Clark Fork River, Missoula — It’s going to be hot this week. If you’re going fishing, get out early to get the best fishing of the day. We have plenty of water to help through this hot spell, but it’s still good to get out early. Evening fishing will be tough with the temps in the 90s. Hoppers are becoming more of an option with Morrish, More or Less, and Rainy’s Grand hoppers. Drop a Perdigon, Jig Prince, PT, Rubberlegs or Tungsten Reckoner off the back. A few PMDs are still out with some spinners being sipped and caddis are an option as well. We will see if the heat affects them at all. — Grizzly Hackle Fly Shop, Missoula.
Clark Fork River, St. Regis — The river is fishing decent. The water blows out in the afternoon. Anglers should try get out as early as possible for optimal fishing. — Joe Cantrell Outfitting, St. Regis.
Cooney Reservoir — The water level on the reservoir is going down, the water temperature remains in the upper 60s. It seems the trout have stopped biting. The afternoon bite has been productive for walleye and perch. Leaches are still doing the trick. Rapalas or jig raps are producing in deeper waters. Not many groups are catching limits, just one fish every couple hours. The recreational boaters are out in force, so try later in the evenings or at night. — Cooney State Park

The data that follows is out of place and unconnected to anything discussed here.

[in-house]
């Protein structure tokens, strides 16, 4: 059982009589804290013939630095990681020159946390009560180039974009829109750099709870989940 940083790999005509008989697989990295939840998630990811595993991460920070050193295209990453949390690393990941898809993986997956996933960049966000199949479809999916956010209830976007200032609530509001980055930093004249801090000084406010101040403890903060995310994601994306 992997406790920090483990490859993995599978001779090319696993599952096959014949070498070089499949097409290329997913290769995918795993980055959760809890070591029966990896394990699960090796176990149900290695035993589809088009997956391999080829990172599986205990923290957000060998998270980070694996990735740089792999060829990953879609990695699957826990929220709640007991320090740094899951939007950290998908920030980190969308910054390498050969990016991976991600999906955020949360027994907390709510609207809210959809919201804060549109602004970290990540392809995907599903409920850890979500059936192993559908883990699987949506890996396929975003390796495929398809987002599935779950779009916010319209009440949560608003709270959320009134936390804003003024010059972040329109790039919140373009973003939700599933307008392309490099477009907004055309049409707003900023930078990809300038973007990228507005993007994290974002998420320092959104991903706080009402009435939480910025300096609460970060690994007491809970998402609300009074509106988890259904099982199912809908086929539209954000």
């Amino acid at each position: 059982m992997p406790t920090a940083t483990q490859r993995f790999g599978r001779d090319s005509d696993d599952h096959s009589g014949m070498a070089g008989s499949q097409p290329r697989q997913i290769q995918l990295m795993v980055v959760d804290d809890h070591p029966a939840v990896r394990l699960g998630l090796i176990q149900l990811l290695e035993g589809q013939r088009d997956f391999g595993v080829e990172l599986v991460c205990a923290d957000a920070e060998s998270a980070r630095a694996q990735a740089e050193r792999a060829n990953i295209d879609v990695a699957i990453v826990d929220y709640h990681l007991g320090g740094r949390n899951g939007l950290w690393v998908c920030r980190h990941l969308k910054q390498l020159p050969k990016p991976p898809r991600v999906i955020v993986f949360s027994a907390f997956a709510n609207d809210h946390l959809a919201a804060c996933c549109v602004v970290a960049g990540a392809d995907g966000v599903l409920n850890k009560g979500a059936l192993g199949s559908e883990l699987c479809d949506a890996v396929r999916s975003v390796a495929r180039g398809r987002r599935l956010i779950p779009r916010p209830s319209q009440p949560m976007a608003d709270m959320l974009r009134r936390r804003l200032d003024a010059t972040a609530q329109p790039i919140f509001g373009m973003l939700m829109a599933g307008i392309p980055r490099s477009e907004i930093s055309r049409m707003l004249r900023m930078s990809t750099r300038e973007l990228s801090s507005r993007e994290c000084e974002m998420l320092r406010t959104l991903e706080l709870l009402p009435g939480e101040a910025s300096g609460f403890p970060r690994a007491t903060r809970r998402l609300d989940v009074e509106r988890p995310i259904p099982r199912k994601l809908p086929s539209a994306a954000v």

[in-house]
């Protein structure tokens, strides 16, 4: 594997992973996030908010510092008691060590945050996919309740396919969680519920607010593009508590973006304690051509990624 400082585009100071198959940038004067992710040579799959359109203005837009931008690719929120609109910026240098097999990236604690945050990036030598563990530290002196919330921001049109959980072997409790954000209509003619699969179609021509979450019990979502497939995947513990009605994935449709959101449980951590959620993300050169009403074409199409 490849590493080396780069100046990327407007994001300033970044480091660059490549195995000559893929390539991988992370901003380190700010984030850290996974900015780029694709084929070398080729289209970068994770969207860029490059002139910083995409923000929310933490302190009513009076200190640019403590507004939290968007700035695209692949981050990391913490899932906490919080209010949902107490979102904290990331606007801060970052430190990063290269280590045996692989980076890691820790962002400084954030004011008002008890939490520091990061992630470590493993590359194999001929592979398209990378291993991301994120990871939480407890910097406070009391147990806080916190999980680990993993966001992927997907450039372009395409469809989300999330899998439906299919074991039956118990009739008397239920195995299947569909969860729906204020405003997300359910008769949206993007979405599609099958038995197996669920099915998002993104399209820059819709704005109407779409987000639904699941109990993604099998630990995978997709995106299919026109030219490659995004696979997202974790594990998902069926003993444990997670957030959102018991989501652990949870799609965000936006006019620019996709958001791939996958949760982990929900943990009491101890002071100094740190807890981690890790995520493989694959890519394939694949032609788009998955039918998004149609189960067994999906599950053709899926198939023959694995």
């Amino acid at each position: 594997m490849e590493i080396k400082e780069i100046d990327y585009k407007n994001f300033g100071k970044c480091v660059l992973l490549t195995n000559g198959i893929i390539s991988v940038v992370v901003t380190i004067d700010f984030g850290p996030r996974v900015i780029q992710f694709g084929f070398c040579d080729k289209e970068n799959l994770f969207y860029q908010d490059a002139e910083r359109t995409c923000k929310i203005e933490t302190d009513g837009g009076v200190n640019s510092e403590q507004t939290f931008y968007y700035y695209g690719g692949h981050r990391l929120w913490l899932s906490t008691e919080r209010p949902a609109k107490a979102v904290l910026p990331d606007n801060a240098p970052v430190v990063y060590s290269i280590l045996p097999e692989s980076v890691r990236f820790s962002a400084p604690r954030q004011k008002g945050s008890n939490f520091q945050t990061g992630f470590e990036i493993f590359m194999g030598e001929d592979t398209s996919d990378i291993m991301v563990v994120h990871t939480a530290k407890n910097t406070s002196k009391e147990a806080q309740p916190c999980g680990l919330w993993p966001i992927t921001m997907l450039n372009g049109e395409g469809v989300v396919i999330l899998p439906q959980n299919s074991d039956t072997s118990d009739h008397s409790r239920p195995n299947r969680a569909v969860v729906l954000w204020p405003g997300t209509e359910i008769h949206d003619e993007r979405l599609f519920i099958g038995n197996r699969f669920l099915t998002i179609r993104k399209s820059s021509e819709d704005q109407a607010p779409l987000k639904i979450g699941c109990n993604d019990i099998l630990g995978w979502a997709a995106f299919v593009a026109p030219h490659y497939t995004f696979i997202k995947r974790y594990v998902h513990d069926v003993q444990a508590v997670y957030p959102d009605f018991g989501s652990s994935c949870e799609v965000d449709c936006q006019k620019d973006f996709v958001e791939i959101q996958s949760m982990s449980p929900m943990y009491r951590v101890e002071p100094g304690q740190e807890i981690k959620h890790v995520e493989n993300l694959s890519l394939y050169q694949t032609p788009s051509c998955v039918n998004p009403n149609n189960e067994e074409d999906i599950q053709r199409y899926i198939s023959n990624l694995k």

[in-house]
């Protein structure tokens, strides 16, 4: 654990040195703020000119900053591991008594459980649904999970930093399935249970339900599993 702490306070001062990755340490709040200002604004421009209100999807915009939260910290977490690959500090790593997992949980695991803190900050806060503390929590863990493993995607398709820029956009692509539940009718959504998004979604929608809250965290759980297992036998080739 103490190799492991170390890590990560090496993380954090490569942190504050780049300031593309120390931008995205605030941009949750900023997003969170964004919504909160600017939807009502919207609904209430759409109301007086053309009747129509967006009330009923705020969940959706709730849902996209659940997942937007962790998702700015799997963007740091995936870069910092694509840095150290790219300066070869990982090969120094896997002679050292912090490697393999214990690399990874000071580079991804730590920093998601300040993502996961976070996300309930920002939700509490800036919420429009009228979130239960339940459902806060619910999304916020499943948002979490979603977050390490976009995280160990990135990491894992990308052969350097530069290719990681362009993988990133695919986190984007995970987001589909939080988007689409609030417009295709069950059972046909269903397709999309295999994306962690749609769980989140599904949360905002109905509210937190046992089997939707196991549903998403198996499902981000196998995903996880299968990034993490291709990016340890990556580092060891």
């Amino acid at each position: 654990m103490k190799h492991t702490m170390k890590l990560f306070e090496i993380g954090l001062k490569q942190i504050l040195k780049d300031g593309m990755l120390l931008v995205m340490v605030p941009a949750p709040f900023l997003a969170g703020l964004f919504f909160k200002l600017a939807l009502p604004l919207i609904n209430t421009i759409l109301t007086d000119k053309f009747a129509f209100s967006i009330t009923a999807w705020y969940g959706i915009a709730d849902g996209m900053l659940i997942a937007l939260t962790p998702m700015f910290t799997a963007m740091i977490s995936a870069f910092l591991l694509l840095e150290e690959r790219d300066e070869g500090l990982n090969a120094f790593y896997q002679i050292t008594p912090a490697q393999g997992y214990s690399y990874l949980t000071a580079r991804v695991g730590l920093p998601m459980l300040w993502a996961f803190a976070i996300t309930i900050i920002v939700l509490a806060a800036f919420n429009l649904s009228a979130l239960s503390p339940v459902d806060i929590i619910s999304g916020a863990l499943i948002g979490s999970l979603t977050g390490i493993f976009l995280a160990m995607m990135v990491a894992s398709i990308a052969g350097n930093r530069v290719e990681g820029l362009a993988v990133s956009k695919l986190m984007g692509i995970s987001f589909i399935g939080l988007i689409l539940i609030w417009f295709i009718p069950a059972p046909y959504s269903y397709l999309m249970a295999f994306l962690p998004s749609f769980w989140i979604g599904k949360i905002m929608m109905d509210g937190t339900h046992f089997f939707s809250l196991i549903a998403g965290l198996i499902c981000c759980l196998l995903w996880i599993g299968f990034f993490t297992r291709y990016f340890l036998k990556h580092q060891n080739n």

Flathead Lake (North) — Lake trout are biting cut plugs with maple sausage. Anglers troll in about 30-60 feet of water. The whitefish are starting to bite in a few areas so be sure to have some whitefish jigs at the ready. — Snappys Sport Senter, Kalispell.
Flathead Lake (South) — Huge bass have been reported at Rocky Point. The perch bite has been picking up along East Shore and at Elmo and Big Arm (25-30 feet of water) as well. Finley Point is also producing using whole fish setups. Dead Man's Point is sporadically producing lake trout in 45-60 feet of water along with some whitefish using Green Rattle D Zastors. Cromwell East and Blue Bay in 40-60 feet of water is producing lake trout. City Docks (closest to bridge) has been producing smallmouth bass using small Rattles and Flicker Shads. Bottom weight setups are producing perch as well. Big lake trout are hitting at Safety Bay in about 160 feet of water. Yellow Bay is producing smallmouth bass and cutthroats are being caught where the creek comes in with Mepps and perch setups. — Zimmer Tackle, Pablo.
Flathead River — The waters above the lake are still high and muddy. Smallmouth bass have been reported at Sloan's Bridge.— Zimmer Tackle, Pablo
Fort Peck Reservoir, Big Dry Arm — The northern pike bite has been best boating south while presenting crankbaits. The walleye have been elusive and are migrating north right now. — Rock Creek Marina.